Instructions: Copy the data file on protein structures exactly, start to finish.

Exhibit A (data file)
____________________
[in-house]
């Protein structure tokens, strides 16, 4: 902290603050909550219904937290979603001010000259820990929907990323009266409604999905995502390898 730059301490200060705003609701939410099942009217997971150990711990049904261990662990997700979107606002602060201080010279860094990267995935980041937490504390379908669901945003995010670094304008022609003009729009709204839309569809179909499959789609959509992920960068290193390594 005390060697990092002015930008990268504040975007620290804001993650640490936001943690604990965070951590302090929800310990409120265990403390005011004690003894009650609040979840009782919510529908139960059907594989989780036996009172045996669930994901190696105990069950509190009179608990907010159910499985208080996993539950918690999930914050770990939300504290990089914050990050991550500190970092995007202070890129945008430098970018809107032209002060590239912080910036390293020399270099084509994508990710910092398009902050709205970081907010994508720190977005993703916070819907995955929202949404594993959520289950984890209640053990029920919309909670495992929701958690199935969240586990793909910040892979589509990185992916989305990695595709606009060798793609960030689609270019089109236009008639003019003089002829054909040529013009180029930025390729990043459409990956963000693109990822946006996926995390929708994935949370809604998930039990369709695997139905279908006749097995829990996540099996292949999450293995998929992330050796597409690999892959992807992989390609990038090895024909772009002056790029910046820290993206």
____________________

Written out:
[in-house]
């Protein structure tokens, strides 16, 4: 902290603050909550219904937290979603001010000259820990929907990323009266409604999905995502390898 730059301490200060705003609701939410099942009217997971150990711990049904261990662990997700979107606002602060201080010279860094990267995935980041937490504390379908669901945003995010670094304008022609003009729009709204839309569809179909499959789609959509992920960068290193390594 005390060697990092002015930008990268504040975007620290804001993650640490936001943690604990965070951590302090929800310990409120265990403390005011004690003894009650609040979840009782919510529908139960059907594989989780036996009172045996669930994901190696105990069950509190009179608990907010159910499985208080996993539950918690999930914050770990939300504290990089914050990050991550500190970092995007202070890129945008430098970018809107032209002060590239912080910036390293020399270099084509994508990710910092398009902050709205970081907010994508720190977005993703916070819907995955929202949404594993959520289950984890209640053990029920919309909670495992929701958690199935969240586990793909910040892979589509990185992916989305990695595709606009060798793609960030689609270019089109236009008639003019003089002829054909040529013009180029930025390729990043459409990956963000693109990822946006996926995390929708994935949370809604998930039990369709695997139905279908006749097995829990996540099996292949999450293995998929992330050796597409690999892959992807992989390609990038090895024909772009002056790029910046820290993206």